Hey, look, the hard scientists I know think medicine barely qualifies as science, so you can imagine how snotty they are toward the social scientists. I, dear friends, am not such a snob. We are studying different phenomena. It's not like you can do a double-blinded trial in war.

    Or can you?

  7. Alma - it's likely the humility part that gets everyone so riled. Look at the Nature paper everyone was talking about (and, trust me, if I show that article around all the scientists with their test tubes and engineered mice will be furious that stuff like that gets published WHEN THEIR STUFF ISN'T! (Not saying the study is bad, just talking about academic jealousies and prejudices).

    So, I've got some issues with academia being a complete and utter creature of it, but one of the things I dislike the most if that academic fiefdoms, fads, and insecurities lead to a lot of bad that gets out there. And then, academics make fun of the non-academic world! Please, people, you got a ton of stuff wrong, too. May I reference the twentieth century?

    Done venting now.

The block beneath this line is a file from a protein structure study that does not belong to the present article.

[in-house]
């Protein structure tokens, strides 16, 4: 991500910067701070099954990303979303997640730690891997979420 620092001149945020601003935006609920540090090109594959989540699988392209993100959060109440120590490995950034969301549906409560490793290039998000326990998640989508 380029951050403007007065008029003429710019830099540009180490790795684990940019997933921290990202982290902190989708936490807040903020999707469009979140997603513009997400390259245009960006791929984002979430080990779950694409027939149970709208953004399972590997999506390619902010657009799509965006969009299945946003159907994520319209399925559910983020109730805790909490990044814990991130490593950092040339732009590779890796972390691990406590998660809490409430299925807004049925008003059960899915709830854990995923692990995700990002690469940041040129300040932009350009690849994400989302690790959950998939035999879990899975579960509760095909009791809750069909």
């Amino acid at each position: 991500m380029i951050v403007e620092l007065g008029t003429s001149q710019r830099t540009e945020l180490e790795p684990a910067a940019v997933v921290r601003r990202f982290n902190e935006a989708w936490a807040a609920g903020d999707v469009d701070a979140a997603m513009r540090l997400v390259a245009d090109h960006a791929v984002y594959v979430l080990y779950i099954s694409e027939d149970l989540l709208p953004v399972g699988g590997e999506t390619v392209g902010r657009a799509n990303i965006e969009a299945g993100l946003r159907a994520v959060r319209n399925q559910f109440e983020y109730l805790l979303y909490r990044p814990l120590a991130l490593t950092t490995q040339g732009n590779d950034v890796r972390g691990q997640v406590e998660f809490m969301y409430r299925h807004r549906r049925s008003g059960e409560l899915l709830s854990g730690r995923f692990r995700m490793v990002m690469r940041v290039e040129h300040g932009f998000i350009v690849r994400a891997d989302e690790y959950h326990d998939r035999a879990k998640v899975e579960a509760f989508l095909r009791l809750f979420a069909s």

8. Speaking of "models completely at odds with reality," John Hollinger's power rankings have Dallas as the 13th best team in the NBA despite leading their division, sitting three games back of the Lakers for second in the Western Conference, and being in the midst of an 11-game (and counting!) winning streak. Down with the quants! Down with statistical models that don't reflect common sense, which is to say those that don't value the fundamental imperative of the entire enterprise, which is winning basketball games, in this case.

    In Hollinger's World Warfighting Rankings, the U.S. would be eighth because of an aging roster, or something.

  9. Hollinger is insane. The Mavs are the twelth best team in the NBA. Markov chain functions, baby.